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engine time controlled actuator

Discussion in 'Sensors and Actuators' started by dieseltekkie, Jan 25, 2012.

  1. dieseltekkie

    dieseltekkie

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    Jan 25, 2012
    I'm trying to design a part for an engine that will control the exhaust valves on an engine much like that of a semi truck engine brake but I'm running into a bit of an issue with figuring out how to make the timing module. I need a trigger wheel, pickup sensor, and the stuff that will make it work to operate a small solenoid at just before top dead center of each piston. it is a 4 stroke 6 cylinder engine so every 120deg of crank rotation when engaged it needs to close the circuit on the solenoid and keep it open for a period of 25deg. any ideas? Don't worry too much about the mechanical aspects as I'm working that from another angle other than an idea for a tone ring. i thought about the flywheel but there is not a missing tooth or anything to designate as a timing point
     
  2. Harald Kapp

    Harald Kapp Moderator Moderator

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    Nov 17, 2011
    You could use magnets spaced 120 ° apart on a suitable rotating part of the engine plus a hall sensor fixed such that the magnets pass near enough to the sensor so every 120 ° of rotation the sensor will register the passing magnet. You will have to add some amplification and filtering to remove noise and poduce a signal suitable for your controller.
    A second sensor, spaced 25 ° away from the first sensor can generate the signal for closing the valve.

    Like a bike odometer, but with more magnets and a sturdy hall sensor (bike odometers often use reed contacts, but I wouldn's recommend them in the environment of an engine since they are much less robust).

    Regards,
    Harald
     
  3. dieseltekkie

    dieseltekkie

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    Jan 25, 2012
    yeah i was thinking of a hall system but a way of having 1 hall sensor with a toothed wheel would be much better and run it similar to a modern car ignition system so that you don't have a group of magnets on the harsh environment of the front of an engine crankshaft or in the confined space of the camshaft gear.

    it would also be easier to balance for spinning at 2000-4000 rpm
     
    Last edited: Jan 25, 2012
  4. Harald Kapp

    Harald Kapp Moderator Moderator

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    Nov 17, 2011
    With my setup it's 2 sensors, 3 magnets

    Alternatively, but more complicated, you could forgo the second sensor and compute the required 25 ° angle after activating the first sensor from the RPM of the engine.
    As a first step, youd determine the RPM by counting the number of pulses (3 per revolution) within a defined intervall of time, say 20 seconds.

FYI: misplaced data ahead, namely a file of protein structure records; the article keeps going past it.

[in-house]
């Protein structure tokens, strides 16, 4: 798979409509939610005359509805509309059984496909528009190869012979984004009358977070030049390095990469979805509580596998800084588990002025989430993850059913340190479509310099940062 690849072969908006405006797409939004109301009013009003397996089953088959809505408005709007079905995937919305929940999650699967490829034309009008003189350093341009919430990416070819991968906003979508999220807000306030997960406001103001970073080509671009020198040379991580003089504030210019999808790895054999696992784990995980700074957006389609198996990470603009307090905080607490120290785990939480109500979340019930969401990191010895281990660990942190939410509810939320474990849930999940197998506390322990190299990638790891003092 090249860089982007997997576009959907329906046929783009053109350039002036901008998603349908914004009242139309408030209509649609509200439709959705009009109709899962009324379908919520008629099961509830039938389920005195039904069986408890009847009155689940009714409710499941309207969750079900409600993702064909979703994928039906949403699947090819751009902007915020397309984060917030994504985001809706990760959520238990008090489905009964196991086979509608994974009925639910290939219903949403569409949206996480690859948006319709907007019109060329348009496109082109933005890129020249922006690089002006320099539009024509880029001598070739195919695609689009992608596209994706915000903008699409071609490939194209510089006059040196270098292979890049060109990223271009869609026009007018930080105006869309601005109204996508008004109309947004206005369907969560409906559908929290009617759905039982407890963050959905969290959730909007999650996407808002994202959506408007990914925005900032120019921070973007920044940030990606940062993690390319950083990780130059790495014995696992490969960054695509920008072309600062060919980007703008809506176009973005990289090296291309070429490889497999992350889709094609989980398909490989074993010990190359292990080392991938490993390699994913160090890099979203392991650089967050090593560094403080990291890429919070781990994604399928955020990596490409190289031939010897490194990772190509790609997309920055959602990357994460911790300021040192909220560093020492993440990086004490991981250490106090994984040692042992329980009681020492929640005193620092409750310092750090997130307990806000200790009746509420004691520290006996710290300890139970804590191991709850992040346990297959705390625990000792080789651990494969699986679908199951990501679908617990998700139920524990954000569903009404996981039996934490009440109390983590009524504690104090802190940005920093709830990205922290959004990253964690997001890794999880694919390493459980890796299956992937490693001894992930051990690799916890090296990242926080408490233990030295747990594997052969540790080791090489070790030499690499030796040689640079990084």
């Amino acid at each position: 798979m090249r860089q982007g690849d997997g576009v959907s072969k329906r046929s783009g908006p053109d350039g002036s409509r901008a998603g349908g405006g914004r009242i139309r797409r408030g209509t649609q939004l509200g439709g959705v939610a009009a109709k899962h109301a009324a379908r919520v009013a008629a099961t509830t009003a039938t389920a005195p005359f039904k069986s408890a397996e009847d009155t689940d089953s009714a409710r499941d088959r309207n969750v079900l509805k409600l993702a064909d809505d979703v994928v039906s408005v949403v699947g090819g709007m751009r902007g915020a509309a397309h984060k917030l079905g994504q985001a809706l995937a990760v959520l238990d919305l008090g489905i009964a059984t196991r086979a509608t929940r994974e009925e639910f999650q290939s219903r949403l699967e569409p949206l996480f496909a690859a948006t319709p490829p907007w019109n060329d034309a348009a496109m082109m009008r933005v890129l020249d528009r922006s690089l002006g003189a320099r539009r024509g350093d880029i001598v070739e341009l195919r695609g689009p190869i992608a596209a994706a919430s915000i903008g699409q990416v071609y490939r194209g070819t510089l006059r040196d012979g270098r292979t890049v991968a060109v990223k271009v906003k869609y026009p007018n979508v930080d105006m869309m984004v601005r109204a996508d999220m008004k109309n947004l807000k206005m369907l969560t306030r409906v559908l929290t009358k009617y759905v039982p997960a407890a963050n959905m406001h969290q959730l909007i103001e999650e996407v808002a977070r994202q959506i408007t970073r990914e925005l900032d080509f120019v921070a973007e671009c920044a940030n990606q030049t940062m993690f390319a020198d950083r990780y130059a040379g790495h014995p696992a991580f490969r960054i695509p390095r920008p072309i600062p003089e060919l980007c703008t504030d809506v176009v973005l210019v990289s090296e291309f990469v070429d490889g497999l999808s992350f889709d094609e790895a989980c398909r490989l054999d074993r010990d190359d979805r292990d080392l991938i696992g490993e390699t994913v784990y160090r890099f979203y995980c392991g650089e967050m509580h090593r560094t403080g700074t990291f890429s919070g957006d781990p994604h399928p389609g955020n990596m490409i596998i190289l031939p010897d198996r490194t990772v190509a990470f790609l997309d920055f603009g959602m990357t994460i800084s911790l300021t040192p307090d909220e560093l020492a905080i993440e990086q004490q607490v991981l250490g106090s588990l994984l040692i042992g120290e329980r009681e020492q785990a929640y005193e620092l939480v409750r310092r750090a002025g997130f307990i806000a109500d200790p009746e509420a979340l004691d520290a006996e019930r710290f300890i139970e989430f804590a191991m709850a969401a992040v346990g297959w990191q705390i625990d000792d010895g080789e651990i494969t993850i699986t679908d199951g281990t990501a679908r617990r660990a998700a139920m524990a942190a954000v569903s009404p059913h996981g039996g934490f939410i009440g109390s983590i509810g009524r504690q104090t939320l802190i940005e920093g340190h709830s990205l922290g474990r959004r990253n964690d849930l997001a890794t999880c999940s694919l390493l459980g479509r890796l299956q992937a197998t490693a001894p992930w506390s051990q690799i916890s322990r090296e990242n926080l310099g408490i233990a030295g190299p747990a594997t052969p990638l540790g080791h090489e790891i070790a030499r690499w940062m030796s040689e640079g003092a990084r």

30 impulses /20 seconds = 90 impulses /60 seconds = 90 RPM
    From the RPM you calculate the time for 25 ° as follows:
    T=25 /360*RPM in the example this is 0.000772 minutes or 0.0463 s or 426.29 ms.
    (I hope I didn't miss anything here).
    So you could close the valve 426 ms after opening it. Of course, you'd have to continually update the RPM and add some failsafes like e.g. a max. time the valve is allowed to stay open even at low RPM.


    Harald
     
  5. dieseltekkie

    dieseltekkie

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    Jan 25, 2012
    I was thinking of running a tone wheel with 23 teeth (the 24th tooth missing to denote #1 cyl at tdc) then there would be a 7.5deg gap between the teeth if the teeth were to encompass 50% of the time. therefore cyl #1 would close the circuit on the gap immediately following tooth #23 and then open immediately after tooth #1 passes the hall sensor thus closing the solenoid. now the trick is finding a circuit to program this into
     
  6. Harald Kapp

    Harald Kapp Moderator Moderator

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    Nov 17, 2011
    For starters you could use an arduino, for example.

    Harald
     
  7. dieseltekkie

    dieseltekkie

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    Jan 25, 2012
    hmmm that might be very helpful
     
  8. MeAndSteve

    MeAndSteve

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    Jan 20, 2012
    That's an aggressive project you've undertaken! I know Audi, Gm, Toyota, and others have that system in place, VCT that is. Some of them use oil pressure controlled via a computer to control oil flow to the cam actuator also called a phaser which is constantly being updated depending on engine load and speed.

    If you're working on a modern computer controlled vehicle, there will undoubtly already be camshaft and crankshaft sensors in place that you may be able to draw crank and cam position information from without too much trouble.

    I'd be interested in seeing your design when it's finished. Being an auto tech, I always find easier ways to make things happen in cars, but never bothered to implement any of them.
     
  9. dieseltekkie

    dieseltekkie

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    Jan 25, 2012
    yeah, im looking for the actual control system i would need, i've already got the hall system figured out
     
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